9/26/2007

Asbestos

Reported in today’s news is that asbestos removal is a financial burden to small towns in Colorado. It’s expensive, and funding from the state is limited. Many property owners ignore the health risks and raze or renovate illegally. If you are concerned about your own property, the Department of Public Health and Environment Asbestos Program web site has information on the rules and regulations, contractors, disposal sites, laboratories that identify asbestos in products, and contact information. The following two documents are good places to start, and a search in our online catalog will turn up additional information as well.

Building Renovation and Demolition: What You Need to Know

Asbestos Waste Disposal, April 2007

1 comment:

asbestoswiz said...

The post regarding asbestos in small towns just makes absolutely no sense to me at all. The first mental reaction that I have when reading the first sentence is this; Is making certain that of the folks who may be exposed during the illegal and inappropriate removal of these materials a financial burden???

I would venture to say that medical expenses and loss of Life and Health are far more expensive than the alternatives of appropriate licensing, insurances, certifications, medical evaluations, disposal, and inspections.

Those who consider the appropriate/legal means of abatement to be too expensive have not truly ventured to collect these costs from competitive contractors. It certainly isn't free however, most residential projects can be accomplished correctly for less than buying a new car, fixing an old one, taking a weeks vacation, a week-end skiing. Many can be performed for less than the cost of a plazma T.V. screen, a new refridgerator, landscape for your home, new carpeting, or new kitchen cabinetry.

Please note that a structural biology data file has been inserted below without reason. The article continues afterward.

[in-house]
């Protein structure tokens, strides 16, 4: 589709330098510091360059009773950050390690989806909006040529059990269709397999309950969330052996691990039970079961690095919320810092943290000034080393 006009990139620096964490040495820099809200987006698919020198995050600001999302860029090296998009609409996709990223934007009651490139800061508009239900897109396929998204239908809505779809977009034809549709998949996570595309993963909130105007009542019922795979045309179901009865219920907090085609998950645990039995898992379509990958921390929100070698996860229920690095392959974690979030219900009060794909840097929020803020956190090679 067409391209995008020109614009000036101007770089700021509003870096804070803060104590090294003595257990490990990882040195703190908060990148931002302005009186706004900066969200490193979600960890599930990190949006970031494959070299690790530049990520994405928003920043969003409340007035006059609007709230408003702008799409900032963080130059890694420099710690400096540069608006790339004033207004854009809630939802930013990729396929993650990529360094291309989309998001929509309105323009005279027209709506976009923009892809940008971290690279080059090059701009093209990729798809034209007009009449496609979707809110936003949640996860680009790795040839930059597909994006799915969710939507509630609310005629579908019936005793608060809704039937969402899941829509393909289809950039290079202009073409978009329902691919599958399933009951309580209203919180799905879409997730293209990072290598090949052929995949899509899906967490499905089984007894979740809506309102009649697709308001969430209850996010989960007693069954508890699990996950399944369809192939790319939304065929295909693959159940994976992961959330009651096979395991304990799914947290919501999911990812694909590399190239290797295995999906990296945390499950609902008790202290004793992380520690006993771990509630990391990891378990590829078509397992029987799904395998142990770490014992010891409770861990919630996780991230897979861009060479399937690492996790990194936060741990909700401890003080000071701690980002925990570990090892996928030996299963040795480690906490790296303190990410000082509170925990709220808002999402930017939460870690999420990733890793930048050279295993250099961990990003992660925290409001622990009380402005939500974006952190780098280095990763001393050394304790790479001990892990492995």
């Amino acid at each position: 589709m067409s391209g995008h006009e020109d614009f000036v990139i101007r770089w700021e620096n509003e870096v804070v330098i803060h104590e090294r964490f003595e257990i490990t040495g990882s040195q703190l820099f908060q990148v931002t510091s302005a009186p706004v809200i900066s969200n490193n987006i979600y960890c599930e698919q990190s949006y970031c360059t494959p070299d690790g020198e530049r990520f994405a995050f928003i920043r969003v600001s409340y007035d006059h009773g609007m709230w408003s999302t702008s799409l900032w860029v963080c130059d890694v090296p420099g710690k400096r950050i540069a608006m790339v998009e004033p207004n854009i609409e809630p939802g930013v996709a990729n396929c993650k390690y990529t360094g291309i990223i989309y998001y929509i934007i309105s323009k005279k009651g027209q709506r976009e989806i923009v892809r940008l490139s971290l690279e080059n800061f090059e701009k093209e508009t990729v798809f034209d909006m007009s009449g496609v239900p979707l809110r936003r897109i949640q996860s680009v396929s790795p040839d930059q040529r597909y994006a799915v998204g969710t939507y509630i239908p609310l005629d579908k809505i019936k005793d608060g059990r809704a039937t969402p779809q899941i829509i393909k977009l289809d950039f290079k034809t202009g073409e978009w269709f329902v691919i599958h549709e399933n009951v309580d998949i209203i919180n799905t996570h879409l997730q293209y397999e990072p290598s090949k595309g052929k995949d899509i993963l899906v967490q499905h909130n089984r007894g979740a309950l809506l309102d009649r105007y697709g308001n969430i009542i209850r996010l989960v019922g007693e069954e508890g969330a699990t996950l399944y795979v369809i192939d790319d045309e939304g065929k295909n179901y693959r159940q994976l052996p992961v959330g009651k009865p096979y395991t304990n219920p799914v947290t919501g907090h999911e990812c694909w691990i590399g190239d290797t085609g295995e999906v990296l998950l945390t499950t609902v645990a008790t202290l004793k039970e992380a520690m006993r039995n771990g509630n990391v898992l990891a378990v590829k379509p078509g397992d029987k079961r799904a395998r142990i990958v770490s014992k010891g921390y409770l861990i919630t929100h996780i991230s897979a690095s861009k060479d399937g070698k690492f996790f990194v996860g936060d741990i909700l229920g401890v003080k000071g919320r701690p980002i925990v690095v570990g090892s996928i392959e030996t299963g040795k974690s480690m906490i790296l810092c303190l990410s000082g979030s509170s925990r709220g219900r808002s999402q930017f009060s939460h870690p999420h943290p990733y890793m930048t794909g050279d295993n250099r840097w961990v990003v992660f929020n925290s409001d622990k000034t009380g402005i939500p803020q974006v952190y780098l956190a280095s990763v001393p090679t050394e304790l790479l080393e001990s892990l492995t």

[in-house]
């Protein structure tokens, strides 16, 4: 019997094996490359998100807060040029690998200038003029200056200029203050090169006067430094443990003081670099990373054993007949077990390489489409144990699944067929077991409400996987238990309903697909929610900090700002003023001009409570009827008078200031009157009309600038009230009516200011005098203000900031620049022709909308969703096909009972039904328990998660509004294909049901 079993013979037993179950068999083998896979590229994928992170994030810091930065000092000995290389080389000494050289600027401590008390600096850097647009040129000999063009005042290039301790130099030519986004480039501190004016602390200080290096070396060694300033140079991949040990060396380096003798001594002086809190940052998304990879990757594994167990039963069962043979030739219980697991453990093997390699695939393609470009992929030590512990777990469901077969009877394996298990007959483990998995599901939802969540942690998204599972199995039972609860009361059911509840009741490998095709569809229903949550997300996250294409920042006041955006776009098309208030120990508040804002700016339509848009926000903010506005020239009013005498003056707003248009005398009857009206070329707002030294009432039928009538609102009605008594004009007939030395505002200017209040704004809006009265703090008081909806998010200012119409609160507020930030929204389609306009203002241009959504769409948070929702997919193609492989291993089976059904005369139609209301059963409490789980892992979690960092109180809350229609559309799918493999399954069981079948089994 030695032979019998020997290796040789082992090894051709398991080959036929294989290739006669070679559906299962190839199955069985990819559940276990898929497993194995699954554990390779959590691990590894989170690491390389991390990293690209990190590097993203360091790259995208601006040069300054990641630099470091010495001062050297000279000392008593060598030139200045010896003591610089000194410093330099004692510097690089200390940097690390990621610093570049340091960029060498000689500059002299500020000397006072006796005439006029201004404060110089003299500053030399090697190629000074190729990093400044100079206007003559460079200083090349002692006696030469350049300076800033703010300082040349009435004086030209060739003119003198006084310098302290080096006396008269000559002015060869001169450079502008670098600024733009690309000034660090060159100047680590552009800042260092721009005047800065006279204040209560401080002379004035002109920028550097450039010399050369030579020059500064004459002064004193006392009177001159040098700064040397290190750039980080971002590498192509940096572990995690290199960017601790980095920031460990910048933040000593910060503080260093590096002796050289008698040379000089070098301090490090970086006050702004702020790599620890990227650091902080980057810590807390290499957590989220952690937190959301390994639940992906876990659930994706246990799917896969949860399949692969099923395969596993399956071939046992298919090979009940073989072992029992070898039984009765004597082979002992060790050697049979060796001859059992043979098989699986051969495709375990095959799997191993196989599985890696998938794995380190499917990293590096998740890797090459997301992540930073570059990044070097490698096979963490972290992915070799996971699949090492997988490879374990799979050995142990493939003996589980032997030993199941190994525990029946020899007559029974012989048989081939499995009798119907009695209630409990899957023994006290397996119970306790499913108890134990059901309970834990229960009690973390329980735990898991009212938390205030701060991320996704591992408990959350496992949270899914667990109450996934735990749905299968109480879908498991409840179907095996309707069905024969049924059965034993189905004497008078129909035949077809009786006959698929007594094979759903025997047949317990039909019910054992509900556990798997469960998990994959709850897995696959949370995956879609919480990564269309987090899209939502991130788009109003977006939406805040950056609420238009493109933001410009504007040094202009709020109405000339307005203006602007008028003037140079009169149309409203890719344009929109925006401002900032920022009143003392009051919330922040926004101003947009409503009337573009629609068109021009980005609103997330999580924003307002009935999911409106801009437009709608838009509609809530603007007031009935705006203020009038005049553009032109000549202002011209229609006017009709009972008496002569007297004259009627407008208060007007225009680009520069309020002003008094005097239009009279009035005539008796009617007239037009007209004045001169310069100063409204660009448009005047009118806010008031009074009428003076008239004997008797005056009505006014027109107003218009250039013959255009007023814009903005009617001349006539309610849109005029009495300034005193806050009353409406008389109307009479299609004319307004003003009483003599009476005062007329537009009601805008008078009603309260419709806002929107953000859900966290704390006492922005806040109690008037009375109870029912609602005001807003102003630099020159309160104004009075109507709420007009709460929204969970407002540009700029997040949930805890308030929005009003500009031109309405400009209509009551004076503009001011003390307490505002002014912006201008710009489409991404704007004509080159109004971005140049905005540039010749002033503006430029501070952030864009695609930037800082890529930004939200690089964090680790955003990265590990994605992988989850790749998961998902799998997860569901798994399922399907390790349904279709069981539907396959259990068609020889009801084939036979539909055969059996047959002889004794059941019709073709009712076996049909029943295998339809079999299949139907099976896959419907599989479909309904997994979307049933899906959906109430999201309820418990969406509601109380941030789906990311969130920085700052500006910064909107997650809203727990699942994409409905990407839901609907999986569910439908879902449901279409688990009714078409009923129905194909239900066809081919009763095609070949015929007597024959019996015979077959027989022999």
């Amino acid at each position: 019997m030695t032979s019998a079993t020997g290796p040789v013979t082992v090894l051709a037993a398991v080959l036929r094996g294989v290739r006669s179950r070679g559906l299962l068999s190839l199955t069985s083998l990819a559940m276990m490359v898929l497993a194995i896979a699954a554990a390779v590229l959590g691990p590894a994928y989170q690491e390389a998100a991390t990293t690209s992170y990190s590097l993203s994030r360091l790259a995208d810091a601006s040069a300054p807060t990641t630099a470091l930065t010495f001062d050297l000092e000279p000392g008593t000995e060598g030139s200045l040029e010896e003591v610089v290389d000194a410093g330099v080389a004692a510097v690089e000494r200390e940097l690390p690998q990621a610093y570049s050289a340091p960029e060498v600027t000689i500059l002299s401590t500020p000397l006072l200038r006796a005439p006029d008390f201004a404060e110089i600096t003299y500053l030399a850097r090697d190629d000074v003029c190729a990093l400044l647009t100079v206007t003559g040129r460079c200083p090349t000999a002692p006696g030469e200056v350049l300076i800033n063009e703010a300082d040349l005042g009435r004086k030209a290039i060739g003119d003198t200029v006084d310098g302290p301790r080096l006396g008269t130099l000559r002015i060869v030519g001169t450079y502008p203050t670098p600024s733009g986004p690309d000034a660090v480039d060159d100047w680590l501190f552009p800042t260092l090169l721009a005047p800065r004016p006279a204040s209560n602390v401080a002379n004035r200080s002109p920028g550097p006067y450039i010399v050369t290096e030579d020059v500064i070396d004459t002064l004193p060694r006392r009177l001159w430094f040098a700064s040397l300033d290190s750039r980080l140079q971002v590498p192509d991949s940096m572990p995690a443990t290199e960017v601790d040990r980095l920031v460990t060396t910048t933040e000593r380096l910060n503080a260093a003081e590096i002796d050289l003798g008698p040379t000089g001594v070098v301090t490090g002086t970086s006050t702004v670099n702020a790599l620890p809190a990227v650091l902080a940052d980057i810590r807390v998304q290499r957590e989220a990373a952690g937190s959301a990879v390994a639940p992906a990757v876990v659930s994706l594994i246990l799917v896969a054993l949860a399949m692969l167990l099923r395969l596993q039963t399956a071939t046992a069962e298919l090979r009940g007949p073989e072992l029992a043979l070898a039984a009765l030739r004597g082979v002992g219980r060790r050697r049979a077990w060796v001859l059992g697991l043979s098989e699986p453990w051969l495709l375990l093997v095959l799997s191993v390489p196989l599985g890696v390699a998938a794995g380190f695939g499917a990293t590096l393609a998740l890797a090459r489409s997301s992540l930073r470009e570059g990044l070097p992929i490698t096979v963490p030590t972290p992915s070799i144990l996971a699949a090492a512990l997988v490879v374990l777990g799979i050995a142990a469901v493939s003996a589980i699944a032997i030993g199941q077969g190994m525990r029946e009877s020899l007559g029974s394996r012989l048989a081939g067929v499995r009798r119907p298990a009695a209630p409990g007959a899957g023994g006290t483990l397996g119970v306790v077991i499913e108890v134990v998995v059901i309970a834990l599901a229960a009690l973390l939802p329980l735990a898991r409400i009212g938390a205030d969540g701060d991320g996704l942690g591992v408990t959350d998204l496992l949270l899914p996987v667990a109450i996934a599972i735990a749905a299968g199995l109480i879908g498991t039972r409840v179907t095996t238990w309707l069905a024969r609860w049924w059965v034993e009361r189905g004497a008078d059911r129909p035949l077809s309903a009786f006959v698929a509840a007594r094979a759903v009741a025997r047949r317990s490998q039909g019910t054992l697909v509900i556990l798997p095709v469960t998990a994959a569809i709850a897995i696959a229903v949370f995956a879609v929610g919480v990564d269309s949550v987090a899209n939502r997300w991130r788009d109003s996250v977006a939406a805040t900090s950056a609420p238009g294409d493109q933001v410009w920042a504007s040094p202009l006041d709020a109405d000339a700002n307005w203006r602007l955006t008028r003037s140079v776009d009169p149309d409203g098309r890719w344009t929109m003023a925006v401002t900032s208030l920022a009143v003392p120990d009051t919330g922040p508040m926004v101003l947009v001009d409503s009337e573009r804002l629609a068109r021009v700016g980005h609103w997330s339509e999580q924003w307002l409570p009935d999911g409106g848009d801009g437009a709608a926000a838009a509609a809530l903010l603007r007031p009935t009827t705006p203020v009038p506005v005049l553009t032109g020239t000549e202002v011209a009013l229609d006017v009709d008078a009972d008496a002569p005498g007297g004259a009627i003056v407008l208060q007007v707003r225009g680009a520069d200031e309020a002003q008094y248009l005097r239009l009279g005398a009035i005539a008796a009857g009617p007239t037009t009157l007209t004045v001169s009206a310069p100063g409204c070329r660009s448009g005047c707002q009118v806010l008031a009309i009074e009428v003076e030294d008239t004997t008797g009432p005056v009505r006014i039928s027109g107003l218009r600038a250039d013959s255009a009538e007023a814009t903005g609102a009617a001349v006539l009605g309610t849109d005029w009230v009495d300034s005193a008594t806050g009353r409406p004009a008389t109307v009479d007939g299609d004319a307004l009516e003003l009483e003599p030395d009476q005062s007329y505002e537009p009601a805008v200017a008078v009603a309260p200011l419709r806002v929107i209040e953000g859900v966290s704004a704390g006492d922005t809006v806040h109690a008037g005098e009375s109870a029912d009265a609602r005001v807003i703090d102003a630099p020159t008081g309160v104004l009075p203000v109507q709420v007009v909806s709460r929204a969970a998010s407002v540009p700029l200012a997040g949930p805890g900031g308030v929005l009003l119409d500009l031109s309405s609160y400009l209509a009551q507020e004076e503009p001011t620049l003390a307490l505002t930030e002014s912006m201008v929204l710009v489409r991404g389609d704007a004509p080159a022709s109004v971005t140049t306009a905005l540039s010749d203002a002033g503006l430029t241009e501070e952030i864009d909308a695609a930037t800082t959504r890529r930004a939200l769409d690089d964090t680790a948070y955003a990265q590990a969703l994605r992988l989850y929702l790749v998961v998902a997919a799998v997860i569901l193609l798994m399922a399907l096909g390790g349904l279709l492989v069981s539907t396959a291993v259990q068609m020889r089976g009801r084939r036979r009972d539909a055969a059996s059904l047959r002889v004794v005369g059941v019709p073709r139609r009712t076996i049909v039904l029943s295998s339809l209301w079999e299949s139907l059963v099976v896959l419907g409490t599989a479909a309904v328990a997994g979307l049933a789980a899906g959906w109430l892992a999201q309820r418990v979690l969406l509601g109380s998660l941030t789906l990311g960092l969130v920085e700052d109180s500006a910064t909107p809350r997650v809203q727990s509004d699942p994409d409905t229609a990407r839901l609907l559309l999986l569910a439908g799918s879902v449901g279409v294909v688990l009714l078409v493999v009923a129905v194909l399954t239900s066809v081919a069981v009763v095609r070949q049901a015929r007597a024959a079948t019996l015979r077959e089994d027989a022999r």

I suppose it really depends upon where you place the priority of Life and Health for those that will be physically impacted by the in-appropriate removal methods.

If you are aware of the health effects, then you are aware of the reasons for the regulation of the exposure to it (like lead for example). It is our local and federal Gov't. that have created the guidlines for how the material is to be removed and handled, and it is our Gov't that increases the expenses for the work to be conducted. The cost of training, licensing, and permitting for this type of contracting work recently (January 31, 2008) increased by
(10). These expenses will obviously be pushed to the consumer as would the rising cost of milk for example.

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